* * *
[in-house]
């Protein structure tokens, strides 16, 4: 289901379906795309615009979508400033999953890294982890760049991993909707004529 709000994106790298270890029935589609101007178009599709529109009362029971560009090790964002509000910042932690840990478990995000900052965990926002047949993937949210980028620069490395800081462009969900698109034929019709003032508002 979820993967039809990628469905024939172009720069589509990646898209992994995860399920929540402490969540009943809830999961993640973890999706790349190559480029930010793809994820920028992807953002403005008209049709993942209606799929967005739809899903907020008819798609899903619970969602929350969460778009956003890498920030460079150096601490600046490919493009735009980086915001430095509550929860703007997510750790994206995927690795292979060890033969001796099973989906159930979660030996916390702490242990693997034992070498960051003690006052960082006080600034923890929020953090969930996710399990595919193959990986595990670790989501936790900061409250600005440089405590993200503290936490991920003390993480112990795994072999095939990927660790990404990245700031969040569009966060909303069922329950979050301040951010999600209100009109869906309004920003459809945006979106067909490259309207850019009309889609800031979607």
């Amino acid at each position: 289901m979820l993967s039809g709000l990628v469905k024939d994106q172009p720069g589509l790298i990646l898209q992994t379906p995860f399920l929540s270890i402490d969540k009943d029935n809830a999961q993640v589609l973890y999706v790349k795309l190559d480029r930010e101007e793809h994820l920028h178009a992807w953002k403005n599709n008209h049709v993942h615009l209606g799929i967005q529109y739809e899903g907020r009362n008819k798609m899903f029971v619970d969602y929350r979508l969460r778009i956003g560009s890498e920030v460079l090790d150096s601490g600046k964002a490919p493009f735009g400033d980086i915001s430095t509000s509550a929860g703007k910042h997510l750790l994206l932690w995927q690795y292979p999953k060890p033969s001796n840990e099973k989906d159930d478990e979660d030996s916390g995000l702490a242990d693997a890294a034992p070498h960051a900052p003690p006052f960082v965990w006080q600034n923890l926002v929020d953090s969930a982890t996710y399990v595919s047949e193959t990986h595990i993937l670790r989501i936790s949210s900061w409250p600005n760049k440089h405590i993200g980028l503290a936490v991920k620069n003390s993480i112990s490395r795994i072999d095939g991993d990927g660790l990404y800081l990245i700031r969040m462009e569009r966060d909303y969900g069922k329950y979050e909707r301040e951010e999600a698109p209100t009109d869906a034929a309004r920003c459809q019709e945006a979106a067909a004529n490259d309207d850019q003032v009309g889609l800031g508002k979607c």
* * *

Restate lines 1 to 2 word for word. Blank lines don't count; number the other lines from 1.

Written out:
[in-house]
């Protein structure tokens, strides 16, 4: 289901379906795309615009979508400033999953890294982890760049991993909707004529 709000994106790298270890029935589609101007178009599709529109009362029971560009090790964002509000910042932690840990478990995000900052965990926002047949993937949210980028620069490395800081462009969900698109034929019709003032508002 979820993967039809990628469905024939172009720069589509990646898209992994995860399920929540402490969540009943809830999961993640973890999706790349190559480029930010793809994820920028992807953002403005008209049709993942209606799929967005739809899903907020008819798609899903619970969602929350969460778009956003890498920030460079150096601490600046490919493009735009980086915001430095509550929860703007997510750790994206995927690795292979060890033969001796099973989906159930979660030996916390702490242990693997034992070498960051003690006052960082006080600034923890929020953090969930996710399990595919193959990986595990670790989501936790900061409250600005440089405590993200503290936490991920003390993480112990795994072999095939990927660790990404990245700031969040569009966060909303069922329950979050301040951010999600209100009109869906309004920003459809945006979106067909490259309207850019009309889609800031979607």